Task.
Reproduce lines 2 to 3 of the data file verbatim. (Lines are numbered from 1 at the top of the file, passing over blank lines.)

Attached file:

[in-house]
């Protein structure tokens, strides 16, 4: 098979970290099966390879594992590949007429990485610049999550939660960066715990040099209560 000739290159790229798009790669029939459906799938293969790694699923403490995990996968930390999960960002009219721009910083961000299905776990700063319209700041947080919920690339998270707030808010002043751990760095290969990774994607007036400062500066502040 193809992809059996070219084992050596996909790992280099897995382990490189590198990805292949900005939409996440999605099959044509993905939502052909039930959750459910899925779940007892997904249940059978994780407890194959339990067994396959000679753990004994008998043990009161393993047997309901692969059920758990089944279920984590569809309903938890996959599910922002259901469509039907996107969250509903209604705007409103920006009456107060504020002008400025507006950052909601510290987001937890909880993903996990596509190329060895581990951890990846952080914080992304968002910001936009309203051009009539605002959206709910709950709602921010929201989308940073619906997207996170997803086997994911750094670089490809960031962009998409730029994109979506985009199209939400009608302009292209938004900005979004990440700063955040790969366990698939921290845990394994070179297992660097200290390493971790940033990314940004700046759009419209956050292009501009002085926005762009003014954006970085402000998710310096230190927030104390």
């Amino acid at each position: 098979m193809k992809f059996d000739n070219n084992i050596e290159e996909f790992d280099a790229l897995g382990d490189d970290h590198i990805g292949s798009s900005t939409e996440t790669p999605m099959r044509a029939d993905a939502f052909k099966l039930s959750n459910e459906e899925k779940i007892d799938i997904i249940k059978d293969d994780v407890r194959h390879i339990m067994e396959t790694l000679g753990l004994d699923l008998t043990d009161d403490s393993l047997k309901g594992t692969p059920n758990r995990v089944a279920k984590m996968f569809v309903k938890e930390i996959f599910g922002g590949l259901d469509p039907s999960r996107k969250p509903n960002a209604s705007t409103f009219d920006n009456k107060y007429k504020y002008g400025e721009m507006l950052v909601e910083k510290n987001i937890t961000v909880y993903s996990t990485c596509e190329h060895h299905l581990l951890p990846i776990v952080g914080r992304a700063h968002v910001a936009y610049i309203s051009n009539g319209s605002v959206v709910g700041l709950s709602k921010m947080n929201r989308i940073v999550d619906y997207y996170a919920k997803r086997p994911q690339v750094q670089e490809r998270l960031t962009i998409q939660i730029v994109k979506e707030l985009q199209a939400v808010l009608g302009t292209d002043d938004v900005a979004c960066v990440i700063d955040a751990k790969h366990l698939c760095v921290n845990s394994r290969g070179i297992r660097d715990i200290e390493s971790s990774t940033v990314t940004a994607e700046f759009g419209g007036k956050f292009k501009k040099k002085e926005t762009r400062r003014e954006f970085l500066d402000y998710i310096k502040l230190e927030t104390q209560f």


């Protein structure tokens, strides 16, 4: 098979970290099966390879594992590949007429990485610049999550939660960066715990040099209560 000739290159790229798009790669029939459906799938293969790694699923403490995990996968930390999960960002009219721009910083961000299905776990700063319209700041947080919920690339998270707030808010002043751990760095290969990774994607007036400062500066502040 193809992809059996070219084992050596996909790992280099897995382990490189590198990805292949900005939409996440999605099959044509993905939502052909039930959750459910899925779940007892997904249940059978994780407890194959339990067994396959000679753990004994008998043990009161393993047997309901692969059920758990089944279920984590569809309903938890996959599910922002259901469509039907996107969250509903209604705007409103920006009456107060504020002008400025507006950052909601510290987001937890909880993903996990596509190329060895581990951890990846952080914080992304968002910001936009309203051009009539605002959206709910709950709602921010929201989308940073619906997207996170997803086997994911750094670089490809960031962009998409730029994109979506985009199209939400009608302009292209938004900005979004990440700063955040790969366990698939921290845990394994070179297992660097200290390493971790940033990314940004700046759009419209956050292009501009002085926005762009003014954006970085402000998710310096230190927030104390």
């Amino acid at each position: 098979m193809k992809f059996d000739n070219n084992i050596e290159e996909f790992d280099a790229l897995g382990d490189d970290h590198i990805g292949s798009s900005t939409e996440t790669p999605m099959r044509a029939d993905a939502f052909k099966l039930s959750n459910e459906e899925k779940i007892d799938i997904i249940k059978d293969d994780v407890r194959h390879i339990m067994e396959t790694l000679g753990l004994d699923l008998t043990d009161d403490s393993l047997k309901g594992t692969p059920n758990r995990v089944a279920k984590m996968f569809v309903k938890e930390i996959f599910g922002g590949l259901d469509p039907s999960r996107k969250p509903n960002a209604s705007t409103f009219d920006n009456k107060y007429k504020y002008g400025e721009m507006l950052v909601e910083k510290n987001i937890t961000v909880y993903s996990t990485c596509e190329h060895h299905l581990l951890p990846i776990v952080g914080r992304a700063h968002v910001a936009y610049i309203s051009n009539g319209s605002v959206v709910g700041l709950s709602k921010m947080n929201r989308i940073v999550d619906y997207y996170a919920k997803r086997p994911q690339v750094q670089e490809r998270l960031t962009i998409q939660i730029v994109k979506e707030l985009q199209a939400v808010l009608g302009t292209d002043d938004v900005a979004c960066v990440i700063d955040a751990k790969h366990l698939c760095v921290n845990s394994r290969g070179i297992r660097d715990i200290e390493s971790s990774t940033v990314t940004a994607e700046f759009g419209g007036k956050f292009k501009k040099k002085e926005t762009r400062r003014e954006f970085l500066d402000y998710i310096k502040l230190e927030t104390q209560f």